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Druse: NY Band Delivers Atmospheric Post-Hardcore on “Annalisa” (PREMIERE)

Photo: Spencer Chamberlain

Listening to Druse for the first time last week, I found myself agreeing with some of the stylistic comparisons included in the band's press materials (Touché Amore, Young Widows), but I also heard elements that weren’t as easy to pinpoint. There’s a meditative kind of feel to some of the more instrumental moments from the Rochester, NY combo. "We try not to be too militaristic about our songwriting process but in the case of this record there was so much going on that just about everything had to be meticulously mapped out," Druse vocalist Alex Jones tells me about their songwriting process. "Of course you’re going to have some off-the-cuff improvisation and happy accidents in the studio once you actually start recording, which we definitely had our fair share of, but leading up to that it was undoubtedly an intricate process."

Formed in late 2014, Druse is gearing up for the release of debut full-length, Honey from the Rock, which the group tracked and mixed with engineer Jon Markson (Drug Church, Husbandry) and the band feels best represents their sonic outlook. One of the album's standouts is gorgeous track called "Annalisa," and I'm pleased to premiere it here for you today.

"'Annalisa' is a song about watching someone you love suffer through a debilitating illness and attempting to heal them with something greater than empty platitudes," says Alex about his lyrics to the track. "It's about connecting with someone on a largely intangible level that tends to only reveal itself in times of crisis. It's about drawing from every consistent and familiar source you know — your shared heritage, your belief in naturalistic healing, your confidence in the strength of the human spirit — and hoping against hope that something will make it all work out.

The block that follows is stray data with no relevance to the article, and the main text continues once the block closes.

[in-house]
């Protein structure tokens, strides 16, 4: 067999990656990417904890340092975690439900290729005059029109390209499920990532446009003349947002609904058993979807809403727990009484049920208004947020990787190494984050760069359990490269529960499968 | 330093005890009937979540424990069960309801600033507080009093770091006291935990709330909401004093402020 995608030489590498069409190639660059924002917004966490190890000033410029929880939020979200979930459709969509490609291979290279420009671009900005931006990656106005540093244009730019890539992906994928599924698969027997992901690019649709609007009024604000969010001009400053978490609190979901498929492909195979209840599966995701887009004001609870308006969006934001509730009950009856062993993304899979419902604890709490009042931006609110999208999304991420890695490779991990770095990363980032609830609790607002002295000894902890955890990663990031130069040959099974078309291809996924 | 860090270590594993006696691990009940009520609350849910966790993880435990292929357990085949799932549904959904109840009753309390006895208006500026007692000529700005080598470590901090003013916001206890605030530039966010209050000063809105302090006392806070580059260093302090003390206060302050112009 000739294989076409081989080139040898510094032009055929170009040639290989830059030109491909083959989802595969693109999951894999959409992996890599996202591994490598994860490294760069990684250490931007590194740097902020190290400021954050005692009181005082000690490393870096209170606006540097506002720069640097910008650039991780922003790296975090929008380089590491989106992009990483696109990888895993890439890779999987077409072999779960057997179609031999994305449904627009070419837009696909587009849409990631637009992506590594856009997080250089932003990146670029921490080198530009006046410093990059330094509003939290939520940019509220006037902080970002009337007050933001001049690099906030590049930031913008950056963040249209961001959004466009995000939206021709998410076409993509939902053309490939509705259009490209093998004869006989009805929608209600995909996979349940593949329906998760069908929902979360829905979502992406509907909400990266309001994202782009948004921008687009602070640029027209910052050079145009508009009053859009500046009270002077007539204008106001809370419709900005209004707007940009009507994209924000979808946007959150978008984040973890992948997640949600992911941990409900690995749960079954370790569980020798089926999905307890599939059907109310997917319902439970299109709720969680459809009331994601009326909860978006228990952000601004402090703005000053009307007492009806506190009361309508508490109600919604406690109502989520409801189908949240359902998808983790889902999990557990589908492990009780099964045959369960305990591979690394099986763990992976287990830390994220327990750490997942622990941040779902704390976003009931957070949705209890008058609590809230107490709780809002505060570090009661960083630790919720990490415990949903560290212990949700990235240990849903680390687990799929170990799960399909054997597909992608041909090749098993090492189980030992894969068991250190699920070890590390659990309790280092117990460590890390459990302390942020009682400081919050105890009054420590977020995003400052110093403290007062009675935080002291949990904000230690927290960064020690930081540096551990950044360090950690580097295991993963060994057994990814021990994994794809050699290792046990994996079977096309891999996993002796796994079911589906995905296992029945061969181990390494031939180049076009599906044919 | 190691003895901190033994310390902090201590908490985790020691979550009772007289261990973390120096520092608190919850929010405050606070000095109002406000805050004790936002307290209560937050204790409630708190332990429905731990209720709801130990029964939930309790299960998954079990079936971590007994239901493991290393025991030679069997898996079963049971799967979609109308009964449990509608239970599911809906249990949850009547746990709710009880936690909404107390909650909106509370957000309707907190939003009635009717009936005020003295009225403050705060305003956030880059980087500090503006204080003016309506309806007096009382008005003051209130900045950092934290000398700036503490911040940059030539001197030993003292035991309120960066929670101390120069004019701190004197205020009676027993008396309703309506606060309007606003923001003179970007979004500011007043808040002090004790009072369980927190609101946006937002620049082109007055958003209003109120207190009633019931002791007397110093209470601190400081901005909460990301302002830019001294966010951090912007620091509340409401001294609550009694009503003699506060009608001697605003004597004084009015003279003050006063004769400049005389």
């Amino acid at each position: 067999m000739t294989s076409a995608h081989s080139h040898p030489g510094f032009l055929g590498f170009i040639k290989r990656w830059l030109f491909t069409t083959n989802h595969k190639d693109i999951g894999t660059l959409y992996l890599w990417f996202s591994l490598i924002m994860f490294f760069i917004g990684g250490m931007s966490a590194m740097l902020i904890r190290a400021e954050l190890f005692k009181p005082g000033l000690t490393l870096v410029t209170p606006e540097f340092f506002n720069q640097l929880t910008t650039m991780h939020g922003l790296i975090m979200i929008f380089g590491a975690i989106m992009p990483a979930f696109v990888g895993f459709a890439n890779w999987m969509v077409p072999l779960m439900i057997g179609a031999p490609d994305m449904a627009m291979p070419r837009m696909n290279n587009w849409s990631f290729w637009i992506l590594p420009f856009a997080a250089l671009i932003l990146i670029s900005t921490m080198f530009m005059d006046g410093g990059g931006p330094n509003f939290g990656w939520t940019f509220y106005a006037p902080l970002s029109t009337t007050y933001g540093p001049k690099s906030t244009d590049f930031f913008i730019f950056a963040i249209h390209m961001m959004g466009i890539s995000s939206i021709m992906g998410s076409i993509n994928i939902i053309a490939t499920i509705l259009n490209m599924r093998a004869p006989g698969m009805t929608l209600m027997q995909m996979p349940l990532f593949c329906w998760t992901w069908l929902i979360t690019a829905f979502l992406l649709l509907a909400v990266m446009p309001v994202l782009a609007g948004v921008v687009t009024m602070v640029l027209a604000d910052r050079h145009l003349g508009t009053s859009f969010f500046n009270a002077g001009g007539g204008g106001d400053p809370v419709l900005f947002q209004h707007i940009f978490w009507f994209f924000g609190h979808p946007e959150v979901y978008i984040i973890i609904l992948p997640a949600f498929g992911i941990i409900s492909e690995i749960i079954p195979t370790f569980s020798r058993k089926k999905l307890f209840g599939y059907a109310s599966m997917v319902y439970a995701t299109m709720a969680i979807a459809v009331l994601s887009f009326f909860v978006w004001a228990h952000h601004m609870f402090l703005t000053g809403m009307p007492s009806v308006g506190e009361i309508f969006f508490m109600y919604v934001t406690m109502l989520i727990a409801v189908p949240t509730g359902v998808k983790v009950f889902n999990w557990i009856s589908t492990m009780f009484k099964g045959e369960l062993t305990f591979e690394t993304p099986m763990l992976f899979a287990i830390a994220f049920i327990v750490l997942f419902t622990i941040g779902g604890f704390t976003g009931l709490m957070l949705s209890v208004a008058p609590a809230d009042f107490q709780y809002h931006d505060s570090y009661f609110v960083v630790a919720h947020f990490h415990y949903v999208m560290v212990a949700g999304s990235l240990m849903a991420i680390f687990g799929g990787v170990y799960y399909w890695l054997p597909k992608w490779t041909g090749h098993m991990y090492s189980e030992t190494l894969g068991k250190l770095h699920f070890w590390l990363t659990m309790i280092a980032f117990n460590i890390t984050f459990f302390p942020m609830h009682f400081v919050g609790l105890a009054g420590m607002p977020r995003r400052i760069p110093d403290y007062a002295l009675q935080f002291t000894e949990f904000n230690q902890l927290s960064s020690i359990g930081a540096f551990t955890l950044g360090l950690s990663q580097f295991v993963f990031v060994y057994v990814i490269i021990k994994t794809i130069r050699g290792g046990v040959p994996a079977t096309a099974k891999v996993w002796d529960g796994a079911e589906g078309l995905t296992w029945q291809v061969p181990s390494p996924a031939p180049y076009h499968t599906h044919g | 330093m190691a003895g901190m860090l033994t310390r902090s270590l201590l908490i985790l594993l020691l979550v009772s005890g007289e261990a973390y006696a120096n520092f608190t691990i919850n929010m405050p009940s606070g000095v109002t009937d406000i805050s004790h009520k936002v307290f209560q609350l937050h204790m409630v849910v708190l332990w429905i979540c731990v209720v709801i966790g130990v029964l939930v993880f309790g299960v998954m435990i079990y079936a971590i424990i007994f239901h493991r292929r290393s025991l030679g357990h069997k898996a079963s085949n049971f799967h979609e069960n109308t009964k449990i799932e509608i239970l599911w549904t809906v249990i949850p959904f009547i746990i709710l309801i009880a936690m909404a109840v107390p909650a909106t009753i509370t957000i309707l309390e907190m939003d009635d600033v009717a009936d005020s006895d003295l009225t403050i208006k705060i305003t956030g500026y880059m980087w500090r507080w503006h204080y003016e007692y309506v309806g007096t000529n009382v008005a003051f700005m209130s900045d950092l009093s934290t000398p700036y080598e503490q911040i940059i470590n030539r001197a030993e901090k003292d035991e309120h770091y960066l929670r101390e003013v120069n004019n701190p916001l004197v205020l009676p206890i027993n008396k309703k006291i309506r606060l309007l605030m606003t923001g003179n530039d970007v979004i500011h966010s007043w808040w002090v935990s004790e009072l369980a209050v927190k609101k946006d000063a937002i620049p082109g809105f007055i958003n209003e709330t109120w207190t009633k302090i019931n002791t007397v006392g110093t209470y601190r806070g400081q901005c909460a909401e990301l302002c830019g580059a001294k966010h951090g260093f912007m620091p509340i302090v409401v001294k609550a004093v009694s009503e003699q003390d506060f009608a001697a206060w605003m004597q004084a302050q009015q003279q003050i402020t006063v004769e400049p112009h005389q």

"Too many songs take on a cynical and self-obsessed viewpoint when it comes to communicating the pain of those close to you (I'm very guilty of this myself). 'Annalisa' is an attempt to shift that focus toward something more transcendent - more compassionate without also feeling defeatist."

Druse at Vineyard Community Space, Rochester, NY, 2018. (Photo: Spencer Chamberlain)

While doing my research for this piece, I learned that Honey from the Rock references a passage in the Bible, so I nudged Alex for some insight. "As a title, Honey from the Rock isn't really a biblical reference (although it is undoubtedly pulled from Psalm 81:16) and is more an homage to the book of the same name by Lawrence Kushner, which I encourage everyone to read. It was recommended to me by a very important person my life, and it's essentially a beginner's guide to Jewish mysticism and the more nuanced, philosophical aspects of Jewish theology, which are subjects that really eclipsed my life while we were writing this record.

"As a Jewish person who has always had an interest in my heritage and cultural history but never truly acted on that curiosity, that book served as a catalyst for a pretty substantial period of self-discovery and self-actualiztion that inspired a great deal of the record's lyrical and thematic content. With all that being said, I think it's important to distinguish that Druse is not a 'religious' band and Honey from the Rock is by no means a 'religious record — it's a record about viewing present crises, struggles, and triumphs through the lens of your history and discovering your place in an incomprehensibly large human system."

Honey from the Rock will be released on July 13 via Head2Wall Records and can be pre-ordered here.

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